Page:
Work at home entrepreneurs, administration professionals, tradespeople and franchise owners are celebrating their achievements and highlighting their contribution to the global economy during the inaugural International Work At Home Person Week (iWAHP), February 5 to 11, 2012.
Organised by Support a WAHP, an Australian-based international online community of more than 10,150 home based businesses, iWAHP Week is aimed at drawing attention to the contribution home based businesses make to the economy and local communities.
"Approximately 68 percent of Australian and 66 percent of US small businesses are home based and yet there is very little recognition and support for people who work from home. Isolation is a big factor for people who work from home as is the need to set clear boundaries between work-time and family-time," said Support a WAHP Director, Cas McCullough.
Author and entrepreneur McCullough who runs a successful local business in Brisbane credits the global financial collapse in 2008 and the rise of social media for the boom in the "work at home" phenomenon.
"There's a real movement at work here. People in the "work at home" community enjoy buying products and using services provided by other home based operators. Tough economic times combined with the social media phenomenon have birthed a community that values supporting the small operator so they can put food on the table or pay for their kids' school books.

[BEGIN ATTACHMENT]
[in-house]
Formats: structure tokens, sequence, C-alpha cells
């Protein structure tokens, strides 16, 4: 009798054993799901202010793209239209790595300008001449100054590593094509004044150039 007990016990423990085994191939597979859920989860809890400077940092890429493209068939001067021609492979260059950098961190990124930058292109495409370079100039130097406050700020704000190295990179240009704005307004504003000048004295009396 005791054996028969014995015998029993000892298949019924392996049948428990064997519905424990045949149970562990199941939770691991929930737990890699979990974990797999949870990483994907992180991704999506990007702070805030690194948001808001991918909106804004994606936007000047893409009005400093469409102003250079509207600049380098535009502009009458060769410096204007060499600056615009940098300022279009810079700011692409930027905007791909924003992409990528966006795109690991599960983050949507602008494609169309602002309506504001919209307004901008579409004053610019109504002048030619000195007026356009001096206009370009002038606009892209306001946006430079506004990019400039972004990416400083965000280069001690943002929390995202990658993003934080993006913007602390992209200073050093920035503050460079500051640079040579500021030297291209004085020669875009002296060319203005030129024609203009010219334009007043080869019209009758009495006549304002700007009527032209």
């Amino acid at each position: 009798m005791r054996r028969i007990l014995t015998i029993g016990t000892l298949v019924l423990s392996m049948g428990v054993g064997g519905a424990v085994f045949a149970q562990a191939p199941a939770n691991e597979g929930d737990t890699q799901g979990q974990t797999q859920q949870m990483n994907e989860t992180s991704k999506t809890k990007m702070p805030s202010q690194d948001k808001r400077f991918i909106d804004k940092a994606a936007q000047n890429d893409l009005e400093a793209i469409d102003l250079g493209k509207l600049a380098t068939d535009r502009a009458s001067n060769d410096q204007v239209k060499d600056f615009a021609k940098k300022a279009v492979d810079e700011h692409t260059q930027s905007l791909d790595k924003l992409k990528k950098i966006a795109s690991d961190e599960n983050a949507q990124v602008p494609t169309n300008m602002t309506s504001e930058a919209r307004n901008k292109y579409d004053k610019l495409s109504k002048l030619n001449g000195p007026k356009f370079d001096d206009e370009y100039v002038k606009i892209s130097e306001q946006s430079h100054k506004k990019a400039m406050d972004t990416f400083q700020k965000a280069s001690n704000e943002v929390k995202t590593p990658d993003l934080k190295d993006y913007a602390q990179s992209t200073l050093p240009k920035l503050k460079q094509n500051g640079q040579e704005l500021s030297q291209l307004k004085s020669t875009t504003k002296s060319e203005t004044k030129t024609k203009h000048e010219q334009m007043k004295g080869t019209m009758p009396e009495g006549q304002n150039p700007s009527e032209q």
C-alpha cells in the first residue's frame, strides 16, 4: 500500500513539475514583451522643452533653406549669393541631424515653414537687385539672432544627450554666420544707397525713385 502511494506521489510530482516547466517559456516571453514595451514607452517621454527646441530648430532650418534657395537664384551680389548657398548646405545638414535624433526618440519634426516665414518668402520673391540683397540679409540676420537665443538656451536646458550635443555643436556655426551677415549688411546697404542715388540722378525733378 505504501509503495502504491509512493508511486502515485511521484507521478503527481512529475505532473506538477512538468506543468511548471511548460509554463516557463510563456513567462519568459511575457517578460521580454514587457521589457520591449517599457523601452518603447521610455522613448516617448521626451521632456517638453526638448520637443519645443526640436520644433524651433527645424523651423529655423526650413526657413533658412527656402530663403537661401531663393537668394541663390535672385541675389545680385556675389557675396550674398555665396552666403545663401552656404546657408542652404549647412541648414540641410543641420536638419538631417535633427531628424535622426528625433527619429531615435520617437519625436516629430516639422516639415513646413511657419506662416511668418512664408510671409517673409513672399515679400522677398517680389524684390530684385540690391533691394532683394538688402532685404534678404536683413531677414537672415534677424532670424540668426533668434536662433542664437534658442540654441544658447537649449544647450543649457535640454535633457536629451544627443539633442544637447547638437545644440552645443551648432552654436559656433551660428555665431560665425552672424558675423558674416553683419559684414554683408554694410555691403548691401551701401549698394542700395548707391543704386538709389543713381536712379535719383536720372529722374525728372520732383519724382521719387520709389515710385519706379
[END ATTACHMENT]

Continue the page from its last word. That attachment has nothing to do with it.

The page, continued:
"For many, greater environmental awareness is a factor also. A growing number of people go out of their way to buy local and handmade. The vast majority of the businesses in our community are creative entrepreneurs who want to support other creative entrepreneurs," said McCullough.
"While many of these businesses make only a few thousand a year, some of the businesses in our community make in excess of $100,000 a year or considerably more. Many businesses outsource work to virtual assistants and marketing professionals too so the contribution of home based operators to the economy should not be underestimated," said McCullough.
The majority of home based businesses are owned and operated by women (ABS, 2005).
Isolation is one of the biggest issues for work at home people.
Micro businesses run by women have outstripped growth in every other sector in the US (American Express Open Forum)
Despite their numbers, home based operators get a raw deal when it comes to industry and government support.